When David Church acquired a 1955 Ford Customline two door sedan, it was found that it was originally ordered as a law enforcement car with the P code 292 and a three speed standard transmission. A little back tracking finds that the car was purchased new in North Carolina and when found by David, still had the 1967 North Carolina license plates on it but was now sitting in a South Carolina field. It had been well over 40 years since the car had been last registered and state inspected. Although that car had been sitting in a field for a number of years, a bit of fuel poured into the ‘Teapot’ 4V carburetor and a battery boost gets it started. It drives itself up and onto a trailer for the trip back to Mississippi. The odometer is showing 60K miles but when looking at suspension, pedal wear, and general oil and grease build up at various parts of the car, the assumption is the car has 160K miles instead. More time elapses and now the car is undergoing a complete restoration including an engine rebuild. The engine rebuild is where I come into the picture.
Continue reading “New Life for a 1955 ‘P’ Code 292 Police Engine”
I recently had the opportunity to assemble a pair of Ford Y-Block engines that were very similar to each other and then dyno test each. Both engines had the same bore and stroke, the same camshaft grind, and the final static compression ratio (SCR) on each was very similar. Continue reading “A Tale Of Two 330 Inch Y-Blocks”
The aluminum heads continue to impress and even more so on the engines built to be daily drivers. A case in point here is an alumi Continue reading “Not A Race Engine But Maybe It Should Be – 318″ Ford Y-Block”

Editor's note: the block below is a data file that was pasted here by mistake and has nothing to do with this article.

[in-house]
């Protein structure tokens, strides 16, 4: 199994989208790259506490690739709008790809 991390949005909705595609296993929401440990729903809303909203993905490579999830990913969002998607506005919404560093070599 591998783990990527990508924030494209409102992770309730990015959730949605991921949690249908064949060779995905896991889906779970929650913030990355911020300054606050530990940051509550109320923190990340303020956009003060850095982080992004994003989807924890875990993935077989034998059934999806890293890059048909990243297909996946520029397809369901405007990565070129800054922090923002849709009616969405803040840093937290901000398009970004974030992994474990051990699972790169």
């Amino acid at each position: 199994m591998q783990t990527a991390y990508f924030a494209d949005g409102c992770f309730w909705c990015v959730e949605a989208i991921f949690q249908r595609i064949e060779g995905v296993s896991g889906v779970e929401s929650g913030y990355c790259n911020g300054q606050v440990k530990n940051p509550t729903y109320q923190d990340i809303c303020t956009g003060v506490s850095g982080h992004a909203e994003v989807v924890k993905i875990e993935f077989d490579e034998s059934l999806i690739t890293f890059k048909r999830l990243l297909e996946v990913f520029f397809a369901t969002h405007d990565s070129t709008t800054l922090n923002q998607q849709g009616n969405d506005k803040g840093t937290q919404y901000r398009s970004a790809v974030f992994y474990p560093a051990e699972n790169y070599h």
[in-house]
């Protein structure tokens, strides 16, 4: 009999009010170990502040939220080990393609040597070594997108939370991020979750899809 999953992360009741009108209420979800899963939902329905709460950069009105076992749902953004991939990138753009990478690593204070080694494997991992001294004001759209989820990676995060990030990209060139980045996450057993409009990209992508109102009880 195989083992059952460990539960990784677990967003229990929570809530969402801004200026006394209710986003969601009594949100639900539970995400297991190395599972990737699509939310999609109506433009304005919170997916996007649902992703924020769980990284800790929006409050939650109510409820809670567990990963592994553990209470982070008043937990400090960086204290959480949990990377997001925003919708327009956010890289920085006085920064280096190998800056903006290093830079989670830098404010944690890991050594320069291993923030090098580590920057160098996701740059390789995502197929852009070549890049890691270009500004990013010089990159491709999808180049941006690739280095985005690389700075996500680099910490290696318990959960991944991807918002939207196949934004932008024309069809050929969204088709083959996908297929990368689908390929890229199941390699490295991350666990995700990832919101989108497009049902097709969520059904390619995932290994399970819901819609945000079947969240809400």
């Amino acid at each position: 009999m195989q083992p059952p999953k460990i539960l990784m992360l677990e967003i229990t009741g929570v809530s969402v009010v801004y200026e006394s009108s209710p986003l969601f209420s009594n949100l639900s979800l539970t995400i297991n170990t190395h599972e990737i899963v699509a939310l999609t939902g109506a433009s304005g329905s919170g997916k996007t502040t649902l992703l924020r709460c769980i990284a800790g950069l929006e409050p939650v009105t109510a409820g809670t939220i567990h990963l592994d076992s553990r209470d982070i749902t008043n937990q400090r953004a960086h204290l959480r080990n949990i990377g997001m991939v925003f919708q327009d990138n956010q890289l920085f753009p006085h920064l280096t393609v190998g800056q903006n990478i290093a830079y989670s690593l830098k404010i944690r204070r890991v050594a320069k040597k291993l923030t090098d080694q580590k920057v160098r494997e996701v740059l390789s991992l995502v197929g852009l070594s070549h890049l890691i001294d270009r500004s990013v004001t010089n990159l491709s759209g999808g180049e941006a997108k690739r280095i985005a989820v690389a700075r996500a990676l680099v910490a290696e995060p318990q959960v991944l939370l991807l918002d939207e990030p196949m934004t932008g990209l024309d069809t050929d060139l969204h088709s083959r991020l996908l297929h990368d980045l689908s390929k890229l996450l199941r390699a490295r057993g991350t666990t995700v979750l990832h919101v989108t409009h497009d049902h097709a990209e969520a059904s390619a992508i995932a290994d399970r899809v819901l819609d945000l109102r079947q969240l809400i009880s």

After submitting the EMC entry form for 2010 and then the list of competitors was published, I found that I was again on the alternate list. Continue reading “The 2010 EMC Y-Block Entry Breaks The 500HP Mark (on pump gas)!!”
This is a first in a series of articles about engine families and their history/ idiosyncrasies. Eaton Balancing offers services for all types of engines. Continue reading “The Ford Y-Block engine”
When Randy Gummelt and I set out to build a Y engine for his rear engine dragster, the plan was to have an engine combination that would run an eight second quarter mile. And Randy also had his sights on the Australian Y record and with a target of an 8.99 or better et, that plan would achieve both goals. By now, it’s pretty well known that Randy ran a best of 8.15 @ 162mph at the Y Shootout during this past Labor Day weekend at Columbus Ohio so the plan was definitely a good one. Continue reading “Building the foundation for an eight second Y-Block.”